As we learned at the beginning of the eighth perek (=chapter) of Masechet Zevahim, the various responsibilities of the kohanim who were working in the Temple would invariably lead to mistakes and confusion on occasion (see above daf, or page, 70). Having completed the examination of the laws regarding sacrifices that became mixed up with one another, the ninth perek (=chapter) of Masechet Zevahim, which begins on today’s daf, focuses on a different question – what should be done with invalid sacrifices that somehow make their way to the altar.
From the passage in Sefer Shemot (29:37) that teaches that “anything that touches the altar will become holy” the Sages derive that animals that are appropriate for sacrifice will become fully sanctified if they are brought onto the altar, even if there is a problem that would, ordinarily, cause them to be invalid for sacrifice. In the language of the Mishnah, keivan she-alu, shuv lo yerdu – once they were elevated onto the altar, they cannot be brought down, and they will be sacrificed. There are two somewhat surprising elements in this ruling – first that the invalid sacrifice is not removed from the altar, and secondly that it is treated as an ordinary sacrifice once it is on the altar.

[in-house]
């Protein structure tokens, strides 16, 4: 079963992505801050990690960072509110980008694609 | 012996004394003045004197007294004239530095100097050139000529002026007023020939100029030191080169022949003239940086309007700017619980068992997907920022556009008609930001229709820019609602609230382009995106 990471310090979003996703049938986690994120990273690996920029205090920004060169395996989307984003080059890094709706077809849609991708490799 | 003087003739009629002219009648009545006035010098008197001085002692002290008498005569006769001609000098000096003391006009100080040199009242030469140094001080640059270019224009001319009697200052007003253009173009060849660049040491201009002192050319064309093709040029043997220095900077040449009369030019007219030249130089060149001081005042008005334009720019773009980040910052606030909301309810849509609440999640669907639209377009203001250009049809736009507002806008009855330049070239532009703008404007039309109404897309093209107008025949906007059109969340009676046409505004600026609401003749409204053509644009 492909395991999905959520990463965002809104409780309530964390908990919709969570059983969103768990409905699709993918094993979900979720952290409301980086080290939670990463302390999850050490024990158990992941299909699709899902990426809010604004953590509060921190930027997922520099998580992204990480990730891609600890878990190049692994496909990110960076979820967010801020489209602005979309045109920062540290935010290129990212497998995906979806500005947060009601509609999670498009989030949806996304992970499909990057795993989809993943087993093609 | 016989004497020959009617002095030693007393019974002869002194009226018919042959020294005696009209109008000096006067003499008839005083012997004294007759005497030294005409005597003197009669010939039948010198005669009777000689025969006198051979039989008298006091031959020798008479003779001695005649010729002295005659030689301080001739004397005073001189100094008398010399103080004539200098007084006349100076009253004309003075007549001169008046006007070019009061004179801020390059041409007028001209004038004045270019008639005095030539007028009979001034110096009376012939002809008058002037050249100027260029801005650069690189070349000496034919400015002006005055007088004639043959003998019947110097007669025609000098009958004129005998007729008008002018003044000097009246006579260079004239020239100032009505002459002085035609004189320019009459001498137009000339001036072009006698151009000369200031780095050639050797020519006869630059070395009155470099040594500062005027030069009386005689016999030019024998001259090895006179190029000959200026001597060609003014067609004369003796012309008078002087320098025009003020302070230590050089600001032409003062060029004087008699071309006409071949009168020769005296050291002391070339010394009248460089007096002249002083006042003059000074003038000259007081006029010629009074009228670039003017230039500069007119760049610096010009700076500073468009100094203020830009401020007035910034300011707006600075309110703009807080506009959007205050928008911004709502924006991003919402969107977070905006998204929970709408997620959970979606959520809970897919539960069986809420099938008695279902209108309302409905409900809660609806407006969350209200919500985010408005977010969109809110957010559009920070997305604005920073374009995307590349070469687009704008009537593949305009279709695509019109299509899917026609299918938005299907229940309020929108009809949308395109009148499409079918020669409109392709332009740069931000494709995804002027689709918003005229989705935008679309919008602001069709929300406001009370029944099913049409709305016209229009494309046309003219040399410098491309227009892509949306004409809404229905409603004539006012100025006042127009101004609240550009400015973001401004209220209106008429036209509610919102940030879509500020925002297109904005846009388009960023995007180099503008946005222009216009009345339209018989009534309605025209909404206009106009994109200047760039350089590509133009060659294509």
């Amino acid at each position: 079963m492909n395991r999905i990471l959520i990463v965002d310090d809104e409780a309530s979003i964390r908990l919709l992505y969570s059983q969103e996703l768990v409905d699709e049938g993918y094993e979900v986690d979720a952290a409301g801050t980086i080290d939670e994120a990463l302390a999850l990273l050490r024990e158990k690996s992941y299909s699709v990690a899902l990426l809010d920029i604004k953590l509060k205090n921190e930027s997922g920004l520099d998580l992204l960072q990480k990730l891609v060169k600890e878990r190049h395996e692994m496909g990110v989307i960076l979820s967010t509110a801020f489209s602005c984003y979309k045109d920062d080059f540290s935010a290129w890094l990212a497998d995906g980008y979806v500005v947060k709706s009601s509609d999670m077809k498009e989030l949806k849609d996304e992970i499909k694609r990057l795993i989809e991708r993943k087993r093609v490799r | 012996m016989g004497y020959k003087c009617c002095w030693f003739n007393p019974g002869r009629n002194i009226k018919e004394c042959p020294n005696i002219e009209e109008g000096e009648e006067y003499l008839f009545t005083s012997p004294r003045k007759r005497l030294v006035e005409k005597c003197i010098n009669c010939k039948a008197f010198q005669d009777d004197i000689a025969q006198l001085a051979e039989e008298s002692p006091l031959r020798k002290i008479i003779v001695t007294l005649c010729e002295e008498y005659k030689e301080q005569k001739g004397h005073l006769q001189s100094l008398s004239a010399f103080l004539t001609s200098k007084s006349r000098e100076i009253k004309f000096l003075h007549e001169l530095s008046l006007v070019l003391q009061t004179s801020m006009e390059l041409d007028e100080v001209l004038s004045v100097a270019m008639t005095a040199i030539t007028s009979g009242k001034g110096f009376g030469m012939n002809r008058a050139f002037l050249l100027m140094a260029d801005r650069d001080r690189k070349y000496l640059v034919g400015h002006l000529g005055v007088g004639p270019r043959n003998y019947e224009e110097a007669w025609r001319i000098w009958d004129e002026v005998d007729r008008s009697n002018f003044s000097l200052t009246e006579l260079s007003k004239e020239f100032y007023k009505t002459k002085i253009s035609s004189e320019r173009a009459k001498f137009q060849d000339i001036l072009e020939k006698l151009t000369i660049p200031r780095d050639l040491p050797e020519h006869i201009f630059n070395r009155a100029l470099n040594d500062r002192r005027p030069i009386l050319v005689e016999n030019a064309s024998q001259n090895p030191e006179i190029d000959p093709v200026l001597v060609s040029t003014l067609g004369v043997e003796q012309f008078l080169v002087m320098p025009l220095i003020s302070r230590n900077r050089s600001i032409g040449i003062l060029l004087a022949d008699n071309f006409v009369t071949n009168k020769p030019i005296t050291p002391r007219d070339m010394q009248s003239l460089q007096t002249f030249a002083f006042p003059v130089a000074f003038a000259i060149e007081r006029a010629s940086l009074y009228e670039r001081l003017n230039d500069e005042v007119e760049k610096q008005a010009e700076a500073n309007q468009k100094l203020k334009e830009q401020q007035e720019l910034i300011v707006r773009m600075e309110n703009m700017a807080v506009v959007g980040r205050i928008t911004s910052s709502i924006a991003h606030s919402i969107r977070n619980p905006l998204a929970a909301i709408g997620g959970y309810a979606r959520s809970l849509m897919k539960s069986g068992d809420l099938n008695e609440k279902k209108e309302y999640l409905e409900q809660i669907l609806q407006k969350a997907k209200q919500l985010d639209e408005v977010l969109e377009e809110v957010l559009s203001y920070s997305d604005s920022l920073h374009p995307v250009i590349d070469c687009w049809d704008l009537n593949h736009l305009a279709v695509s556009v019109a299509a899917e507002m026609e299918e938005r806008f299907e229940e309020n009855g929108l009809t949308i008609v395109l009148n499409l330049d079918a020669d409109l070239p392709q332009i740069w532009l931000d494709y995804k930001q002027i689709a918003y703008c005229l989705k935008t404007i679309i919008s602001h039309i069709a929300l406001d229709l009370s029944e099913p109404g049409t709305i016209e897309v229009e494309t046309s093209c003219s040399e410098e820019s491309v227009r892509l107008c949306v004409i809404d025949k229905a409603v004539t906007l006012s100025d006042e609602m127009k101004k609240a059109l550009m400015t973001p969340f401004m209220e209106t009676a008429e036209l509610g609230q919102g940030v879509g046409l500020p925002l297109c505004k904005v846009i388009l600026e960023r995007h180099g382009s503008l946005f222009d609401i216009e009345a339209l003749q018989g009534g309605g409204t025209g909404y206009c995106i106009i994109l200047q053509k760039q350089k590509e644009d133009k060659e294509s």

The first Mishnah in the perek makes clear that this law does not apply to anything that is brought to the altar, only to animals that are appropriate for sacrifice. The source for this idea is the passage in Sefer Vayikra (6:2) that teaches that the olah – the burnt-offering – is brought on the altar, and the Sages derive that just as the olah on the altar can only be an animal that is worthy of sacrifice, so, too, all other cases of sacrifice are limited to animals that are worthy of sacrifice.